A lone bugler stood on the hillside before the greys of dawn lightened the sky and with full lungs sounded out morning reveille repeatedly across the valley.  Roosters need to be fitted with a snooze button or buck shot!

It wasn’t long after before the alarm on the watch did beep meaning it was time for the feet to hit the floor.  Within the hour, feet were hitting the pavement eastwards to traverse more hill ripples incorporating both farmland and bush.





dsc09679-1280x853One part of the walk had us fenced in with barbed wire on one side and electrical fence wiring on the other, just wide enough to fit.  Half a metre in either direction and you were either ripped open or given a zap.

It was the height of the grass though that ended up being the nuisance.  Chest height, it was difficult to see the pathway floor and had Claire disappear from sight during a steep decline through having slipped over.  An ideal hiding spot to have a roll around in the paddock however I was already a bit the way down and don’t think I would have had any energy to clamber back up let alone climb on top!  When she did regain composure and resurfaced, a rash appeared from both heat and grass all over.


It was the same for Mike except his reaction had his eyes puff up and blocked his sinuses.  He looked terrible.  Popping anti-histamine didn’t alleviate the condition and so a phone call was made to his Dad who resides in Auckland to come pick him up.  At just over an hour’s drive away, it was health first.

We were sitting at the Puhoi Pub by now having covered the 18 kilometres by early afternoon.  Just as well, the weather had turned for the worse and persisted down with rain.  The pub was fantastic, nostalgia plastered all over the walls from yesteryear.  Certainly, a popular place by the number of patrons frequenting the establishment as measured by the volume of beer and meals being served.



There was no accommodation in Puhioi and therefore meant some strategic thinking.  The next stage of the walk was a 7km kayak then 10 km walk to Orewa.  After that, it was pretty much on the outskirts of Auckland and the start of a heap of cross town suburban road walking.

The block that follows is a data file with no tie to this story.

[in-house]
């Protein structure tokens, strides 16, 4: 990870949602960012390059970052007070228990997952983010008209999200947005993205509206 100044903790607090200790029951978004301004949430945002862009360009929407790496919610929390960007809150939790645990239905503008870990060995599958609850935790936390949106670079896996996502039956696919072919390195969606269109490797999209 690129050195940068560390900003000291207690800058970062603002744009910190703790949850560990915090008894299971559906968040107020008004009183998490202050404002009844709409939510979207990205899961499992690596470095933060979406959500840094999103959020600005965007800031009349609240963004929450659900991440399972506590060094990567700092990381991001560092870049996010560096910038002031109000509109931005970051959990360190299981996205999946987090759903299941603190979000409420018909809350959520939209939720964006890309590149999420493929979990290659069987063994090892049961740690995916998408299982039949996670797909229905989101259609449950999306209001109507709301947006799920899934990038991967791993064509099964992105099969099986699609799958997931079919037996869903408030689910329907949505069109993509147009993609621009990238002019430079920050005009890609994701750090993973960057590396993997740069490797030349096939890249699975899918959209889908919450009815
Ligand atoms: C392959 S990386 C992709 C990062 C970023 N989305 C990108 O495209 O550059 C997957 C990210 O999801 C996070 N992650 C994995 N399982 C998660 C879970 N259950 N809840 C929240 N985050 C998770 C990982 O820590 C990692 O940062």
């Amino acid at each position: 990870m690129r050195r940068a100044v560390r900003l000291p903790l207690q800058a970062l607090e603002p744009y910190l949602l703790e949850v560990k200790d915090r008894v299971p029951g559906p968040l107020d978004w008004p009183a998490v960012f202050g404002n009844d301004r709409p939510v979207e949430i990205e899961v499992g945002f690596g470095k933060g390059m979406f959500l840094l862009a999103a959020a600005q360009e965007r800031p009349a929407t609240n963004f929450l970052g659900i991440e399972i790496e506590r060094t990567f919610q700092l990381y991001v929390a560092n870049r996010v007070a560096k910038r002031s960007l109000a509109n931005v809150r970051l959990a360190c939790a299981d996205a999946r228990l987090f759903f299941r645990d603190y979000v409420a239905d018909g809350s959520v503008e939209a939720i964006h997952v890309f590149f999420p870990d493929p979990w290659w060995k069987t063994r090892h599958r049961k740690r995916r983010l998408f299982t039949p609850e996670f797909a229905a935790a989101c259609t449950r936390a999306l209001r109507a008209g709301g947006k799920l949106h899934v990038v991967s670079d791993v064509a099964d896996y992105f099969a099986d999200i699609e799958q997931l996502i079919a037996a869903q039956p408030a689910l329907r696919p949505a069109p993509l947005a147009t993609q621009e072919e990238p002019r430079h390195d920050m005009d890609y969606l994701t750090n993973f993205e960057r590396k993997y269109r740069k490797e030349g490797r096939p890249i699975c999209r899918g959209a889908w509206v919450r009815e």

Mike offered us a lift back with his Dad.  When his Dad did arrive, there was no room so we bid farewell till further down the island.  By now, we had pretty much accepted our walking to Auckland was done.  A cheeky question to a couple of women sitting having a meal and wine as to whether a hitch to Auckland was possible proved successful.

Katie and Nicola dropped us off close to the Viaduct in downtown Auckland.  Another experience of hospitality by a couple who were global travellers.  Jumping on a feeder bus, we were the last stop that had us disembark off the bus practically right outside our friends Andrew and Cherone.  We stayed with them on our way north to the Cape.  It was an impromptu turning up onto their doorstep and with open arms, they welcomed us back into their home even with the body stench and dirty laundry.


Being invited to join them at their neighbours for a barbque dinner after a decent clean up, conversations shared allowed us to reflect in-between slowly devoured steak sandwiches.  Jeez they tasted good!

Thoughts did stray to those fellow TA walkers who were still out there on the trail behind us and indeed, in front of us.  The Te Araroa is a fantastic opportunity to experience our own back yard first hand and we have.  But best of all, it’s the friendships one makes that is the umbilical cord to just want to keep going.  Even when you push yourself to a brink.

He aha te mea nui o tea ao – What is the most important thing in the world?

He tangata, he tangata, he tangata – It is the people, it is the people, it is the people.

We are happy with how we have approached our journey so far.  Most definitely grateful.

A couple of day’s rest and recovery with the Wilsons and then, we put our boots back on.